An expungement, also known as a “dismissal,” releases a person from the negative consequences of a conviction. If you or a loved one has completed probation or has had their probation terminated early by a PC1203.3 motion, then you may be eligible for an expungement or dismissal from all conviction consequences. With many employers doing background checks on prospective employees, having a conviction on your record is not something that is under looked.
Having a criminal record places a person in a negative light and makes it incredibly hard to obtain a source of income such as a job. However, that may all change under 1203.4. Having an attorney, such as the attorneys at The Law Offices of Bryan R. Kazarian have helped many people’s convictions get expunged.
What Are The Benefits Of Having A Criminal Record Expunged?
There are many benefits to having a criminal conviction expunged. The most beneficial result of an expungement is that one’s past does not haunt them anymore. In addition, after a successful expungement a person no longer needs to check the box which states that they have been found guilty of a crime. One is no longer restricted from obtaining gainful employment and may find other doors have been re-opened which were previously shut.
If you or a loved one would like to discuss the possibilities of early termination of probation, PC1203.3, or expungement, PC 1203.4, please do not wait. Call the experienced attorneys at The Law Offices of Bryan R. Kazarian to discuss if you qualify to have your criminal record expunged. The attorneys are very knowledgeable and will work hard to protect your rights.
How Long Does It Take To Expunge A Criminal Record?
In most cases, several months after the petition is filed.
1203.4 (a) states
In any case in which a defendant has fulfilled the conditions of probation for the entire period of probation…a defendant should be granted the relief available under this section, the defendant shall, at any time after the termination of the period of probation…be permitted by the court to withdraw his or her plea of guilty or plea of nolo contendere and enter a plea of not guilty; or, if he or she has been convicted after a plea of not guilty, the court shall set aside the verdict of guilty; and, in either case, the court shall thereupon dismiss the accusations or information against the defendant…he or she shall thereafter be released from all penalties and disabilities resulting from the offense of which he or she has been convicted.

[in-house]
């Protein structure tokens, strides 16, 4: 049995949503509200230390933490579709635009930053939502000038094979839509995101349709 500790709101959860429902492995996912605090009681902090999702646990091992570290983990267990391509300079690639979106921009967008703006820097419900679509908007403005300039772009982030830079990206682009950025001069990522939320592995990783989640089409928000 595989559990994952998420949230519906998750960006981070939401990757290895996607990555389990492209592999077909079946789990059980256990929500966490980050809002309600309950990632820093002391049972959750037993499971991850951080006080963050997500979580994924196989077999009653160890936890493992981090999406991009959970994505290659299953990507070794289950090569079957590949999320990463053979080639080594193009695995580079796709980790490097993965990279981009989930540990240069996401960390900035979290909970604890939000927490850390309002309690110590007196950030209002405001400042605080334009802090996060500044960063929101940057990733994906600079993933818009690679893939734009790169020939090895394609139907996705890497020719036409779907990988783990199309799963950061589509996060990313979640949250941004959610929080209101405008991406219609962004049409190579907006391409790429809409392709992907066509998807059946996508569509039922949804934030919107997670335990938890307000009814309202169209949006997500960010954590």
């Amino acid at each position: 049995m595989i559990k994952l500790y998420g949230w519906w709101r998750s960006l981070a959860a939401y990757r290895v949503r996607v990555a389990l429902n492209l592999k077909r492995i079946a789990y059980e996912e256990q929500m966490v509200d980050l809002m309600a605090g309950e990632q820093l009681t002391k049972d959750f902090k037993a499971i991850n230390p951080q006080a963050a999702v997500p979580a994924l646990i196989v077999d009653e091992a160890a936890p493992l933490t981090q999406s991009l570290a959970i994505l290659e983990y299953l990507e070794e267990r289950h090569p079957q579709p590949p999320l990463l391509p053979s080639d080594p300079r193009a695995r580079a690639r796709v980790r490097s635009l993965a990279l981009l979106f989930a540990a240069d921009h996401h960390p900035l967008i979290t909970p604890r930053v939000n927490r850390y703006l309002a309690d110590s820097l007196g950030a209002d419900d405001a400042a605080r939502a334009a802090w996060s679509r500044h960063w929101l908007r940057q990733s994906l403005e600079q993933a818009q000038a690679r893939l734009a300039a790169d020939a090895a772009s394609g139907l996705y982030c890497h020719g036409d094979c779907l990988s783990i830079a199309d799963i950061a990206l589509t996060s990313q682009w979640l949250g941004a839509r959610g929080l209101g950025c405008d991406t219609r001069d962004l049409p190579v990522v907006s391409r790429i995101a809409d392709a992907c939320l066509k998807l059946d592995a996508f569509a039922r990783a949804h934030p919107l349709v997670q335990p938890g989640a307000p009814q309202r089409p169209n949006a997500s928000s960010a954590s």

1203.4 grants the court the authority to release a Petitioner from “all penalties and disabilities resulting from the offense of which he or she has been convicted.”
If a 1203.4 motion is granted, one’s record and charges have been dismissed or expunged. The Petitioner no longer must answer “YES” to whether he or she has ever been convicted of a crime. With a granting of a PC1203.4 motion the horrors and permanent stain of a criminal record no longer needs to follow you. That stain is erased under 1203.4. The expunged convictions no longer need to be disclosed to employers.
Although, some background checks may still show that you or a loved one was convicted of a crime, it is illegal for an employer or potential employer to ask about an expunged or dismissed conviction.
California Labor Code section 432.7 states
- An employer, whether a public agency or private individual or corporation, cannot ask an applicant for employment to disclose, or from utilizing as a factor in determining any condition of employment, information concerning an arrest or detention that did not result in a conviction, or information concerning a referral or participation in, any pretrial or post trial diversion program, except as specified.
- A conviction, for purposes of this code section, includes pleas, verdicts, or findings of guilt. An employer also cannot ask someone applying for a job for information about a juvenile court case, even if a judge made a final decision against you in that case. In addition, an employer cannot use ones past criminal record as a factor in hiring, training, promoting, or terminating that person.
Who Is Eligible For 1203.4 California Penal Code?
There are some limitations that apply under PC 1203.4. To be eligible to apply for PC 1203.4 one must have either committed a misdemeanor or felony and
- Successfully completed probation (if still on probation a PC 1203.3 motion can be filed to terminate probation early). With no violation of probation.
- Never served time in state prison. Some exceptions exist under California Proposition 47.
No current charges are pending. Just because you may not meet the above-mentioned requirements, there are exceptions. Every case is different, we recommend you call The Law Offices of Bryan R. Kazarian to discuss if you qualify to have your criminal record expunged. The attorneys at The Law Offices of Bryan R. Kazarian have helped many clients expunge their criminal record, resulting in better possibilities of gainful employment.